Key Virulence Factor of Salmonella Characterized
CSSBs Kolbe group and collaborators reveal that the flagellin protein, FliB, initiates an important reaction in Salmonella enterica which is mediated by an iron-sulfur cluster.
Salmonella enterica, a foodborne pathogen, is 1 of 4 key global causes of diarrheal diseases which affect over 550 million people each year. This rod-shaped, Gram-negative bacterium has tubular, whip-like appendages known as flagella that protrude from its surface. The flagella, which is comprised of tens of thousands of flagellin proteins, is not only important for the movement of the bacteria but also plays a key role in its ability to invade the human host cell.
The parts of the flagellin proteins that are exposed are highly versatile and subject to modification by enzymes. One such modification, known as methylation, occurs when a methyl group is added to a protein thus giving the protein the ability to function. Protein methylation plays an integral role in physiological function and signaling pathway modulation in Salmonella enterica.
In the flagella, residues of the amino acid lysine on the flagellin outer surface are methylated to ɛ-N-methyl-lysine. In a previous paper, the researchers showed the flagellin’s importance in host cell innovation by demonstrating that flagellin methylation facilitates the adhesion of Salmonella to host cell surfaces. Although it was the first methylase ever discovered more than fifty years ago, little is known about FliB the methylase responsible for catalyzing this process
Researchers from the Kolbe group in collaboration with researchers at CSSB’s newest partner institution, Research Center Borstel FZB, as well as Max Plank Institute for Infection Biology, the University of Marburg and the Technical University of Braunschweig have revealed that FliB catalyzes a methyl transfer reaction which is mediated by an iron-sulfur cluster, [4Fe-4S]. These insights into FliB’s biochemical and biophysical properties were recently published in PLOS Pathogens. According to the researchers, their study sets the stage for understanding the roles of iron-sulfer clusters and radical chemistry in flagellar modification.
The researchers were able demonstrate that FliB is a S-adenosylmethionine dependent methyltransferase. ‘We also observed that FliB is located in the bacterial cytoplasm,” explains the paper’s first author Chu Wang “this indicates methylation happens prior to flagellin secretion and flagellar assembly.”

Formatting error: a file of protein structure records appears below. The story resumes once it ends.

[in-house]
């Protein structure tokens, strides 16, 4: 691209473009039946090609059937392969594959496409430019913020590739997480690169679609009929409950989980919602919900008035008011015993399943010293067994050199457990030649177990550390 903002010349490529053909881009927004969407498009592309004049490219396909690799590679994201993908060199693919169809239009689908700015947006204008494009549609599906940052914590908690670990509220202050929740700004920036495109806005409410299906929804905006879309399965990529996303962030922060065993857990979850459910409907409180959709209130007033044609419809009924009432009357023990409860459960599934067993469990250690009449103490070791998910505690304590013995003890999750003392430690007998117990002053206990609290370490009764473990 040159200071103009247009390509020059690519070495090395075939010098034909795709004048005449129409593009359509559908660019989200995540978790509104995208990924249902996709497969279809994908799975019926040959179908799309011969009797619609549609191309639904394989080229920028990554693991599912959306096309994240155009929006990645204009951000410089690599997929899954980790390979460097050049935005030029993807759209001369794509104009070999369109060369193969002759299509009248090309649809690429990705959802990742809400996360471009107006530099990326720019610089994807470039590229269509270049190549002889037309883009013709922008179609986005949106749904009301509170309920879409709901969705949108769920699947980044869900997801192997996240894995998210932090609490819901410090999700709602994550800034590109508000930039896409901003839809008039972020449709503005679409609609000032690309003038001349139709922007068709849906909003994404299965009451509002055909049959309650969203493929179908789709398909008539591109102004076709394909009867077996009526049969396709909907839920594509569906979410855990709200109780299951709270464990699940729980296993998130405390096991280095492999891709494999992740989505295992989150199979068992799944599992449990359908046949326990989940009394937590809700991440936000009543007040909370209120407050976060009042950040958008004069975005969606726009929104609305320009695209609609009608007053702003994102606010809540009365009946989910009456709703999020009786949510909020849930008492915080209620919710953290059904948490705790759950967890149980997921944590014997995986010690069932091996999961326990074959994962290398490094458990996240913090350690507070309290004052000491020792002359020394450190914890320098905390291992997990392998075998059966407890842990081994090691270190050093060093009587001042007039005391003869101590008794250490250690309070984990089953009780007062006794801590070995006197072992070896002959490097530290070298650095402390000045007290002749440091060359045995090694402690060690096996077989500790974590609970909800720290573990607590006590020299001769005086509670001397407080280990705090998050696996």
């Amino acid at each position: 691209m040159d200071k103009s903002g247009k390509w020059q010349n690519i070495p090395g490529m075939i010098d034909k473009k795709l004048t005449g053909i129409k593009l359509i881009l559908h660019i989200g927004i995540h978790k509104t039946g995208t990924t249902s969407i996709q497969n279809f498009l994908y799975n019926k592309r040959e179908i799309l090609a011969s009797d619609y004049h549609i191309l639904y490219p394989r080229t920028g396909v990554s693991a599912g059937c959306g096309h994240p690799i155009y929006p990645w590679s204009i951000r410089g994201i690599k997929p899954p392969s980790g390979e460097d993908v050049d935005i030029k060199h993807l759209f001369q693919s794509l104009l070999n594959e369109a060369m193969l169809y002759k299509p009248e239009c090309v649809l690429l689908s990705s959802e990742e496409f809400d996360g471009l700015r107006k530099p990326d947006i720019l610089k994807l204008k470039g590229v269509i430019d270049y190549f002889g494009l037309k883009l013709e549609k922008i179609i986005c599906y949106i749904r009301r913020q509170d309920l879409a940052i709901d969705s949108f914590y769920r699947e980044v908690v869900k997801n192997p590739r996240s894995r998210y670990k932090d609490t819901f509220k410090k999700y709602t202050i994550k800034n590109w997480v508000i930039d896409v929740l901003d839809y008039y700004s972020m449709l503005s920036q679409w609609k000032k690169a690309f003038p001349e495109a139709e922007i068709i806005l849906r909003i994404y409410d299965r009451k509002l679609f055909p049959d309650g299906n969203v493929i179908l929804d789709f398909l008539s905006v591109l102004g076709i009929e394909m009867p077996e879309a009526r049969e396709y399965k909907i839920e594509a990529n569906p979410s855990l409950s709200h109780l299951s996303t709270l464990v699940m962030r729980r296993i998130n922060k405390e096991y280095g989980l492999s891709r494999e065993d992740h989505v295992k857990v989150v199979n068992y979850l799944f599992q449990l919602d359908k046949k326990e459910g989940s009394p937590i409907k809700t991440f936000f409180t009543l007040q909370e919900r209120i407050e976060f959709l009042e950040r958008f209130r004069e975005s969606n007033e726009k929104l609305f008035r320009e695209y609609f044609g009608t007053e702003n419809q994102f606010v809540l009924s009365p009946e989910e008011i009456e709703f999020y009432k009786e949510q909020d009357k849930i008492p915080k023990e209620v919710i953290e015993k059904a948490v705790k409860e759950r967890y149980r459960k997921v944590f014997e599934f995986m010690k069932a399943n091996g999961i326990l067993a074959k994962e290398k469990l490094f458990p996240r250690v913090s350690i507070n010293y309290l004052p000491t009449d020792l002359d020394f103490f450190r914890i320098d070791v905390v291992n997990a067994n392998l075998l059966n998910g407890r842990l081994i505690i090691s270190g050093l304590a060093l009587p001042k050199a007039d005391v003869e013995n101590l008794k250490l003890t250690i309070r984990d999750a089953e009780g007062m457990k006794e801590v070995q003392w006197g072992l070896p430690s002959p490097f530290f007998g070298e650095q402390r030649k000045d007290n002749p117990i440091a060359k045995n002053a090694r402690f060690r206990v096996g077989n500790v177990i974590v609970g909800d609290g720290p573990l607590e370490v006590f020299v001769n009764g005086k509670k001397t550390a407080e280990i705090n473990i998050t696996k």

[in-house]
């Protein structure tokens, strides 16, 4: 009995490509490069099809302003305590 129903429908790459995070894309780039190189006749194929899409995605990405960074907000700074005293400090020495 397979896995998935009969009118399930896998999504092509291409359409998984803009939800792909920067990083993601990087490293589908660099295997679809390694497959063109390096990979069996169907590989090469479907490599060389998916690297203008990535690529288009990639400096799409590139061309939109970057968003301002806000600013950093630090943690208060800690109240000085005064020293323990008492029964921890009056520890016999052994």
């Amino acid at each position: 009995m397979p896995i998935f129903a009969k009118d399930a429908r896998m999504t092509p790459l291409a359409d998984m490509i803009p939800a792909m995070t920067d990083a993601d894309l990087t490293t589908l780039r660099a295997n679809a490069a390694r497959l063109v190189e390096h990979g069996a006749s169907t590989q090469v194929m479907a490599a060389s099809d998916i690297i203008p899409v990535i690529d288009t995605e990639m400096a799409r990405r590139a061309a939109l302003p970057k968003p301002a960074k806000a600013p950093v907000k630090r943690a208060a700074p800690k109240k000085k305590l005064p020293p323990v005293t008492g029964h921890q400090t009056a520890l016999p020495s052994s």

To examine FliB in more detail the researchers established a new procedure to purify FliB by creating a genetic construct which fuses FliB it to the end of a flagellin protein from a different Gram-negative bacterium. This genetic construct, known as ftFilB, could then be examined using a several different methods including single particle EM, X-ray fluorescence, Mößbauer spectroscopy and atomic and atomic force microscopy.
The researchers used the new Atomic Force microscope, recently installed at CSSB by the FZB group of Thomas Gutsmann, to measure the diameter and height of the tFilB complex. “We were able to determine that ftFliB forms a spherical complex with a molecular mass in the Megalton range,” explains Gutsmann.
“The new insights generated into FliB have helped us characterize a key virulence factor of Salmonella enterica,” explains Michael Kolbe the paper’s corresponding author “Although, FliB has a low sequence conservation, it is present in many, many different bacterial pathogens and could therefore be an interesting target for future studies.”
Wang C, Nehls C, Baabe D, Burghaus O, Hurwitz R, Gutsmann T, Bröring M, Kolbe M. (2021) Flagellin lysine methyltransferase FliB catalyzes a [4Fe-4S] mediated methyl transfer reaction. PLoS Pathog.17(11):e1010052. doi: 10.1371/journal.ppat.1010052
*Teaser Image: CDC/ Antibiotic Resistance Coordination and Strategy Unit, Medical Illustrator: James Archer